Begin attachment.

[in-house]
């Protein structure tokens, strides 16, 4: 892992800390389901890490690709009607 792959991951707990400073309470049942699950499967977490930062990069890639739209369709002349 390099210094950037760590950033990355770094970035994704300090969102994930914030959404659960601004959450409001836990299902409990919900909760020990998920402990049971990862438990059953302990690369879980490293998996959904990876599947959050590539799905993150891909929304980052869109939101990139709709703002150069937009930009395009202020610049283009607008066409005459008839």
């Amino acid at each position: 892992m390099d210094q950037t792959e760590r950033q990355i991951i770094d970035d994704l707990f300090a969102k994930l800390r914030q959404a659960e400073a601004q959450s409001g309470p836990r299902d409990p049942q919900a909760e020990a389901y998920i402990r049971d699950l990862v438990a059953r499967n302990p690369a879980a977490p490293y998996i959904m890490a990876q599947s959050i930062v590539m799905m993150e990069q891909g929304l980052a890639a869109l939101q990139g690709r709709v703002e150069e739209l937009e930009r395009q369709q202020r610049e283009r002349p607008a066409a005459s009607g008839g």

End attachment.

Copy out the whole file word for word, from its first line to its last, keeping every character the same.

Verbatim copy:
[in-house]
């Protein structure tokens, strides 16, 4: 892992800390389901890490690709009607 792959991951707990400073309470049942699950499967977490930062990069890639739209369709002349 390099210094950037760590950033990355770094970035994704300090969102994930914030959404659960601004959450409001836990299902409990919900909760020990998920402990049971990862438990059953302990690369879980490293998996959904990876599947959050590539799905993150891909929304980052869109939101990139709709703002150069937009930009395009202020610049283009607008066409005459008839």
């Amino acid at each position: 892992m390099d210094q950037t792959e760590r950033q990355i991951i770094d970035d994704l707990f300090a969102k994930l800390r914030q959404a659960e400073a601004q959450s409001g309470p836990r299902d409990p049942q919900a909760e020990a389901y998920i402990r049971d699950l990862v438990a059953r499967n302990p690369a879980a977490p490293y998996i959904m890490a990876q599947s959050i930062v590539m799905m993150e990069q891909g929304l980052a890639a869109l939101q990139g690709r709709v703002e150069e739209l937009e930009r395009q369709q202020r610049e283009r002349p607008a066409a005459s009607g008839g």